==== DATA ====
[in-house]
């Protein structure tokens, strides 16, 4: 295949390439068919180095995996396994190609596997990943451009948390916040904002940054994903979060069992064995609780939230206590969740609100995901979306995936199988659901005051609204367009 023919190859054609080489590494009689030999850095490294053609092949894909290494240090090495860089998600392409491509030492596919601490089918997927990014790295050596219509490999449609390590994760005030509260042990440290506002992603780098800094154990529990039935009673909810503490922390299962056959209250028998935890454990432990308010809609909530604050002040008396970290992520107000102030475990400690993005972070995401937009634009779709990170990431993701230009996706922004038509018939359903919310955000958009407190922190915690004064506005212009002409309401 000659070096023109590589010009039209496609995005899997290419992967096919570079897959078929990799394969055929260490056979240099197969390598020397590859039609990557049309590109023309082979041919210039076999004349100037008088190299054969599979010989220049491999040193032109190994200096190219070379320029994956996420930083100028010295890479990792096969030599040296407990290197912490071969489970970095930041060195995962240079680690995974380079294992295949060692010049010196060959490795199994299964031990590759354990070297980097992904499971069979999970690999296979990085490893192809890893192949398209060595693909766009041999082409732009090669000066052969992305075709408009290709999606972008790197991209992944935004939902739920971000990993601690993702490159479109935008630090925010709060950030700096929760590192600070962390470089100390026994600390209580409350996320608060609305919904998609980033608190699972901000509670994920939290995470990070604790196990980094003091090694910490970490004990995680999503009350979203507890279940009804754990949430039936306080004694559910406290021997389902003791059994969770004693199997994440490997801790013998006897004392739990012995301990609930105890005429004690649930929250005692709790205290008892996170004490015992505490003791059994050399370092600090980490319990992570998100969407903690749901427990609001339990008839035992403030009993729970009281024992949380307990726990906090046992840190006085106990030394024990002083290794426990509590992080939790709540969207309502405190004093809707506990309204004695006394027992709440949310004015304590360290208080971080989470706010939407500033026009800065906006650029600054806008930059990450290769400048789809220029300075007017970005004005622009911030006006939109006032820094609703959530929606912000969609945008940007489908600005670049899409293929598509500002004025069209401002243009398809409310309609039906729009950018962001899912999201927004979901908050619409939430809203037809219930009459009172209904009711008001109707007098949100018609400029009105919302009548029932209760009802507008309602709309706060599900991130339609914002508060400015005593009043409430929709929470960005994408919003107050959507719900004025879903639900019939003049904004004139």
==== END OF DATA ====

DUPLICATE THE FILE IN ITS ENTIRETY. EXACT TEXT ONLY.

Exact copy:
[in-house]
């Protein structure tokens, strides 16, 4: 295949390439068919180095995996396994190609596997990943451009948390916040904002940054994903979060069992064995609780939230206590969740609100995901979306995936199988659901005051609204367009 023919190859054609080489590494009689030999850095490294053609092949894909290494240090090495860089998600392409491509030492596919601490089918997927990014790295050596219509490999449609390590994760005030509260042990440290506002992603780098800094154990529990039935009673909810503490922390299962056959209250028998935890454990432990308010809609909530604050002040008396970290992520107000102030475990400690993005972070995401937009634009779709990170990431993701230009996706922004038509018939359903919310955000958009407190922190915690004064506005212009002409309401 000659070096023109590589010009039209496609995005899997290419992967096919570079897959078929990799394969055929260490056979240099197969390598020397590859039609990557049309590109023309082979041919210039076999004349100037008088190299054969599979010989220049491999040193032109190994200096190219070379320029994956996420930083100028010295890479990792096969030599040296407990290197912490071969489970970095930041060195995962240079680690995974380079294992295949060692010049010196060959490795199994299964031990590759354990070297980097992904499971069979999970690999296979990085490893192809890893192949398209060595693909766009041999082409732009090669000066052969992305075709408009290709999606972008790197991209992944935004939902739920971000990993601690993702490159479109935008630090925010709060950030700096929760590192600070962390470089100390026994600390209580409350996320608060609305919904998609980033608190699972901000509670994920939290995470990070604790196990980094003091090694910490970490004990995680999503009350979203507890279940009804754990949430039936306080004694559910406290021997389902003791059994969770004693199997994440490997801790013998006897004392739990012995301990609930105890005429004690649930929250005692709790205290008892996170004490015992505490003791059994050399370092600090980490319990992570998100969407903690749901427990609001339990008839035992403030009993729970009281024992949380307990726990906090046992840190006085106990030394024990002083290794426990509590992080939790709540969207309502405190004093809707506990309204004695006394027992709440949310004015304590360290208080971080989470706010939407500033026009800065906006650029600054806008930059990450290769400048789809220029300075007017970005004005622009911030006006939109006032820094609703959530929606912000969609945008940007489908600005670049899409293929598509500002004025069209401002243009398809409310309609039906729009950018962001899912999201927004979901908050619409939430809203037809219930009459009172209904009711008001109707007098949100018609400029009105919302009548029932209760009802507008309602709309706060599900991130339609914002508060400015005593009043409430929709929470960005994408919003107050959507719900004025879903639900019939003049904004004139």